The Edge of Madness

I sleep a fair amount, and I’ve sometimes had difficulty falling asleep.  Usually when I can’t sleep I just count slowly, though I never make it past 200.  Recently, though, I’ve discovered a hilarious indicator of when I’m on the verge of sleep.  I think about things when I’m sleeping, and my train of thought just meanders while I’m lying there (laying there?).  But sometimes I’ll catch myself thinking something that makes absolutely zero sense.  Like, I’ll be thinking about how to solve some problem that I have, only to suddenly remember that I am not actually a French politician (or something) and that the “problem” is complete nonsense.

Whenever this happens, I know that I’ve entered into that state of suspended logic that exists on either side of unconsciousness.  The only example I can clearly remember (since most dreams dissipated beyond memory shortly after awakening) happened in high school, and it was as I was waking up rather than going to sleep.  I was lying there in bed and I knew I had to go to school, but then I very coherently and consciously thought, “Fortunately I’m a statue, so I don’t have to go to school.”  In that moment, I honestly thought I was a statue lying there in my bed, and hell, statues don’t have to go to school!  Then, suddenly, I remembered that I was not in fact a statue, and that thinking I was one was absolutely ridiculous.

What I love about this state is what it says about the brain.  When we go to sleep, we all have dreams (with more or less frequency).  You wouldn’t think it would be beyond the power of the human brain to simulate for us complex, logically justified situations for us to live out in our sleep.  Instead though, the brain just seems to disengage its sense of logical discernment.  That makes dream creation a hell of a lot easier, because pretty much whatever gets generated, we’re right on board.  Which is great really, because that’s what let’s me fight space pirates from the back of my unicorn.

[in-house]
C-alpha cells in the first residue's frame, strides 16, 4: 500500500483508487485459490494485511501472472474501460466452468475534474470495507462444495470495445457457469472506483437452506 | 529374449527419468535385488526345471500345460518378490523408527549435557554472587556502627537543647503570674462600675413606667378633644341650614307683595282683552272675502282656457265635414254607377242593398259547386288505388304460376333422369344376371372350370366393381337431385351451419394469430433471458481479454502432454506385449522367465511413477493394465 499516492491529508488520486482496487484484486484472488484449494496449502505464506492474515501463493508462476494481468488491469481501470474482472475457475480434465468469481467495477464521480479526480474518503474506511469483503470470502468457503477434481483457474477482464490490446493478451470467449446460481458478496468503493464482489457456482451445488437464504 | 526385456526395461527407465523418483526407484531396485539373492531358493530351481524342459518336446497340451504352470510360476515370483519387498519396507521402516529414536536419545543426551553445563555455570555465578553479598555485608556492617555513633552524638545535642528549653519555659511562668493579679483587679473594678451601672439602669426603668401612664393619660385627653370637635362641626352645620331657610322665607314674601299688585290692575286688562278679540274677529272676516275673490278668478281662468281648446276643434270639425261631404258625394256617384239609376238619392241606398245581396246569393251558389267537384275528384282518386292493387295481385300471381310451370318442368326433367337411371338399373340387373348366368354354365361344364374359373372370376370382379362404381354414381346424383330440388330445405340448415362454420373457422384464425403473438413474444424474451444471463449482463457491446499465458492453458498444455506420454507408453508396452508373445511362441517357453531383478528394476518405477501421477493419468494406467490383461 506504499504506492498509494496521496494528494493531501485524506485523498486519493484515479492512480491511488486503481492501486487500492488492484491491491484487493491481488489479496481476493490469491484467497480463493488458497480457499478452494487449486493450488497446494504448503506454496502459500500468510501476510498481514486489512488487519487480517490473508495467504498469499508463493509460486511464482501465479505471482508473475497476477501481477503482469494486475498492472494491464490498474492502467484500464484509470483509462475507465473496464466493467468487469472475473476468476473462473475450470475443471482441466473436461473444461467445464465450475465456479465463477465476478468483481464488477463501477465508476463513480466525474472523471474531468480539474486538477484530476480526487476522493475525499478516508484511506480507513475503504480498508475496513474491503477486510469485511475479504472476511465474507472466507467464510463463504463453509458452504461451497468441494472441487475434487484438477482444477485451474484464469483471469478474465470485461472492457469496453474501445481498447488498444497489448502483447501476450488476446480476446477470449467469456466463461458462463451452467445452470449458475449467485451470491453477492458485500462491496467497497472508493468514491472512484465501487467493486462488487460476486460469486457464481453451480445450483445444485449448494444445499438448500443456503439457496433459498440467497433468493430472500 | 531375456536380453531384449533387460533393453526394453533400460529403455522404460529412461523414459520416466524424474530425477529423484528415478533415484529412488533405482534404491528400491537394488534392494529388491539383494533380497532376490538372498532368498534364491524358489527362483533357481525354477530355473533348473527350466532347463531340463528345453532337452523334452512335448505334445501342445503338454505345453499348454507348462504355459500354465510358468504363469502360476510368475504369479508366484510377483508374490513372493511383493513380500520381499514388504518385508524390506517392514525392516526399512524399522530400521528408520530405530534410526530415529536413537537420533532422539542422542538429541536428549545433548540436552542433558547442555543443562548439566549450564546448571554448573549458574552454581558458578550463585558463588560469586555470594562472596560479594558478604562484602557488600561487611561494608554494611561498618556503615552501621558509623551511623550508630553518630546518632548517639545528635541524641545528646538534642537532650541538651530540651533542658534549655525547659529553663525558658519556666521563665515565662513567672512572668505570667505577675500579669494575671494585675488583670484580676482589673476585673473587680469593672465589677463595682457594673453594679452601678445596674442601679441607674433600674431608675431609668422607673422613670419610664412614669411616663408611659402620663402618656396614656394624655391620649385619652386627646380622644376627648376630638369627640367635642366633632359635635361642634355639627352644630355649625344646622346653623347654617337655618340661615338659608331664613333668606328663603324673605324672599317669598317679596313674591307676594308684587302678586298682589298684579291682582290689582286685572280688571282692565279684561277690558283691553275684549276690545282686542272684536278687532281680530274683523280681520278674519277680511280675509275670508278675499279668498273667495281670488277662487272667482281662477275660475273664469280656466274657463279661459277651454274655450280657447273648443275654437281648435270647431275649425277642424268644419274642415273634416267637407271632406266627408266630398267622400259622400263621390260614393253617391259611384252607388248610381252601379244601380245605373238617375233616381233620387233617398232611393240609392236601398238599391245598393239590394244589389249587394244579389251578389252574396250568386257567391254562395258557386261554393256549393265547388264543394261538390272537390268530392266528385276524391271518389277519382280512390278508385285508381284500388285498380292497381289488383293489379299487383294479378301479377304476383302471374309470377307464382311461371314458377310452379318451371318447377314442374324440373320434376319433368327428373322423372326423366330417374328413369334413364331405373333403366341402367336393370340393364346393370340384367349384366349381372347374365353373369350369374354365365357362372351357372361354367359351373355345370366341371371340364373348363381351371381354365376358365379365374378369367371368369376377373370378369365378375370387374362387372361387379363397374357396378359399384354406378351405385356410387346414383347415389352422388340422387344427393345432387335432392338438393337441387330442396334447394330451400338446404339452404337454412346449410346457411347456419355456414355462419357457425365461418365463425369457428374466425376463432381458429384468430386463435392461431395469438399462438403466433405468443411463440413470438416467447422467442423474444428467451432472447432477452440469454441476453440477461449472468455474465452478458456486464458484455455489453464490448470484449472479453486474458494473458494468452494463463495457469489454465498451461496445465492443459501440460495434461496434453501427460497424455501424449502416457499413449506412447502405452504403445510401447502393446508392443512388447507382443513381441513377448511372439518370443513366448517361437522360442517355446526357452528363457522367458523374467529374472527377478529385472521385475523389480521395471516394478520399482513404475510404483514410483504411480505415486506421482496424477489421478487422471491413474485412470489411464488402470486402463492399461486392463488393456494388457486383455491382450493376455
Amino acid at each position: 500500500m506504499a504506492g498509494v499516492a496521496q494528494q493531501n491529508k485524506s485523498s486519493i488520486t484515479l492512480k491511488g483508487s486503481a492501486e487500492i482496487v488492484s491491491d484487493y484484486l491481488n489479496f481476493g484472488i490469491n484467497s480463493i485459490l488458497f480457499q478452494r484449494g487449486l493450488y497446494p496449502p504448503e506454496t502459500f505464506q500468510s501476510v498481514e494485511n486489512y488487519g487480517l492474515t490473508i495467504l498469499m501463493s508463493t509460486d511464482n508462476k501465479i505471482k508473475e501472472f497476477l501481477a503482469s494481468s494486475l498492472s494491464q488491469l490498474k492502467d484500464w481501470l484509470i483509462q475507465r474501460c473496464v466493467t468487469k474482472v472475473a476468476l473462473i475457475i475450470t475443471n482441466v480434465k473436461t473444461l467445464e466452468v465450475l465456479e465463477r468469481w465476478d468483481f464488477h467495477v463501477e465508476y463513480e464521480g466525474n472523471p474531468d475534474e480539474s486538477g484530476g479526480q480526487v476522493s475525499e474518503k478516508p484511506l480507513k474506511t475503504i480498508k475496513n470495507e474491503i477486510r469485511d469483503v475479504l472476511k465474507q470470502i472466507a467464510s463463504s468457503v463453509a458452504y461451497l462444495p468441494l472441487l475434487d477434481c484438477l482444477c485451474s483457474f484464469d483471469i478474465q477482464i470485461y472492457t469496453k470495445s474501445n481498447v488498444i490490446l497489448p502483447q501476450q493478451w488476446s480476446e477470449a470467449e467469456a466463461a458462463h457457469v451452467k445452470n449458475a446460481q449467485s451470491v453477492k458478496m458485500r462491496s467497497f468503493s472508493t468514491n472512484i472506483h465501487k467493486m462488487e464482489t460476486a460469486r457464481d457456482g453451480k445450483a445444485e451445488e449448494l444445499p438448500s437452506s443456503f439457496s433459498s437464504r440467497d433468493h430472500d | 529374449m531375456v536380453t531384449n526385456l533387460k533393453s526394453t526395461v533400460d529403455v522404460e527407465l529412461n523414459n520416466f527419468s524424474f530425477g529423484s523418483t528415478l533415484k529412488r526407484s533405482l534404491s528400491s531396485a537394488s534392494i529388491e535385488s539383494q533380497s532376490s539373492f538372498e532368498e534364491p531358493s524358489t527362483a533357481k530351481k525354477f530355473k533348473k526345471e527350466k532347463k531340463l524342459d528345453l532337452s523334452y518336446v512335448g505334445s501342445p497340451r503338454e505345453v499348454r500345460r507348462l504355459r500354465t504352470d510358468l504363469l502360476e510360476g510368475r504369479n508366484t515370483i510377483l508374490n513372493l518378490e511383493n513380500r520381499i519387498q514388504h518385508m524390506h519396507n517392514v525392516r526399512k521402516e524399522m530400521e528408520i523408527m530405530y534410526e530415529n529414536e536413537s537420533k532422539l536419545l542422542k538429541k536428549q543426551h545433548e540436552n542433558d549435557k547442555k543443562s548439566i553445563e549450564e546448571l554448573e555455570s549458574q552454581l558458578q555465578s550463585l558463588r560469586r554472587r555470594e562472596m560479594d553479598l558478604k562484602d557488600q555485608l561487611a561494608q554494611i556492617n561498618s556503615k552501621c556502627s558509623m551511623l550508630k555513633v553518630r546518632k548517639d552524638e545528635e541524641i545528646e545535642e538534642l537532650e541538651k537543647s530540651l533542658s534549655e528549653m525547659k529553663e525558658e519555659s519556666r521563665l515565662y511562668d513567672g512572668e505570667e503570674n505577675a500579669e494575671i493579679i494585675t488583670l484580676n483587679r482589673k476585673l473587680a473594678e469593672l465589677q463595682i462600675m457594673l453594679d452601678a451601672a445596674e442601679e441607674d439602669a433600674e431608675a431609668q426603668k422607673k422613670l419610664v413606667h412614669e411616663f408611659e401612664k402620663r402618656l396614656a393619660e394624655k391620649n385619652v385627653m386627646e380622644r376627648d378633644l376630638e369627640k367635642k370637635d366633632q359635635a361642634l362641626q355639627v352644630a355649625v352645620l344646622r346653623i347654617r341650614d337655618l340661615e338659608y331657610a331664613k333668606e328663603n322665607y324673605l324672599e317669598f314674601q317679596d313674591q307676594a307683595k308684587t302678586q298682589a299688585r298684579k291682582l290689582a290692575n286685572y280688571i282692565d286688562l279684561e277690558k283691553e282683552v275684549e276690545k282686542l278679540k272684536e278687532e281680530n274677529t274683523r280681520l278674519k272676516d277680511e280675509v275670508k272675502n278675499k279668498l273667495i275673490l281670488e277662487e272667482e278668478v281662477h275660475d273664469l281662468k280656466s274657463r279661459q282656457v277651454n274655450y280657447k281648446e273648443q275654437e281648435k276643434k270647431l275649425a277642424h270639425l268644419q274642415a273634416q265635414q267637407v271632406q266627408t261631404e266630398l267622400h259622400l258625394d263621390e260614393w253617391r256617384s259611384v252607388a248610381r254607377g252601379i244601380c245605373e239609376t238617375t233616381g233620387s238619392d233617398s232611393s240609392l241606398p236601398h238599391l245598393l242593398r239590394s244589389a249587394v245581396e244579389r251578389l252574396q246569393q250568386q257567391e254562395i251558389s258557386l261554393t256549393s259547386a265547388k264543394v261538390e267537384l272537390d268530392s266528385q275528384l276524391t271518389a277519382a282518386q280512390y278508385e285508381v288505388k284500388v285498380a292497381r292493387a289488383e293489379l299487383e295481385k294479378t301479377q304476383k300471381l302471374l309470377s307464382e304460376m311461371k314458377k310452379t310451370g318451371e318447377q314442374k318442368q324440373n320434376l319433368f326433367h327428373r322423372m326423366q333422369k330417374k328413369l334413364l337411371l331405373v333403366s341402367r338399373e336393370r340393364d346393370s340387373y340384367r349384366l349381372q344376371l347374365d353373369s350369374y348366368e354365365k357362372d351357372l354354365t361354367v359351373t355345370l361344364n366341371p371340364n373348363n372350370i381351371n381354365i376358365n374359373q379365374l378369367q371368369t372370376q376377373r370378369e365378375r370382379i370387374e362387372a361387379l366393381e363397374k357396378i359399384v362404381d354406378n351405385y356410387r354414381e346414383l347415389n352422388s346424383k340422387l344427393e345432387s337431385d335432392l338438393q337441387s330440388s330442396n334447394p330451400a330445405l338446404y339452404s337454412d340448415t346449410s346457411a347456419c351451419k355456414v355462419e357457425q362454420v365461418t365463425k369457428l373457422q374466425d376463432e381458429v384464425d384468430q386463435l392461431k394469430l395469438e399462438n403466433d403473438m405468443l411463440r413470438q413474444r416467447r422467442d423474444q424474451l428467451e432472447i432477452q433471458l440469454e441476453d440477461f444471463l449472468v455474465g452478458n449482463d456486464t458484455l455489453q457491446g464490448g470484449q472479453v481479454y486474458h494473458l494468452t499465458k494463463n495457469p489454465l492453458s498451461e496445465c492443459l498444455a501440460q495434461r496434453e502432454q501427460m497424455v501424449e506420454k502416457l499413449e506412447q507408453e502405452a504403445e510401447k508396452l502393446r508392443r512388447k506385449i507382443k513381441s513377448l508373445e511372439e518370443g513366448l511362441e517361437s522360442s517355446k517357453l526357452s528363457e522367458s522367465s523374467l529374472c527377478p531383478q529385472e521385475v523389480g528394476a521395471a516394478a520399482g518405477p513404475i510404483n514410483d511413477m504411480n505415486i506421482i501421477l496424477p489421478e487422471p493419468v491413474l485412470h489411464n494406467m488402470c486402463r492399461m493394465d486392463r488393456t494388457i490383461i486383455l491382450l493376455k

One response to “The Edge of Madness

  1. That place, between wakefulness and sleep, you describe so aptly. For years and years, I have relied on what comes from there when needing to solve a creative problem. It has rarely let me down. I go to bed posing a problem and often have some curious and interesting entry into the solution when I wake. Crazy as it may seem in that space, it can sure be fertile ground and worth digging in!

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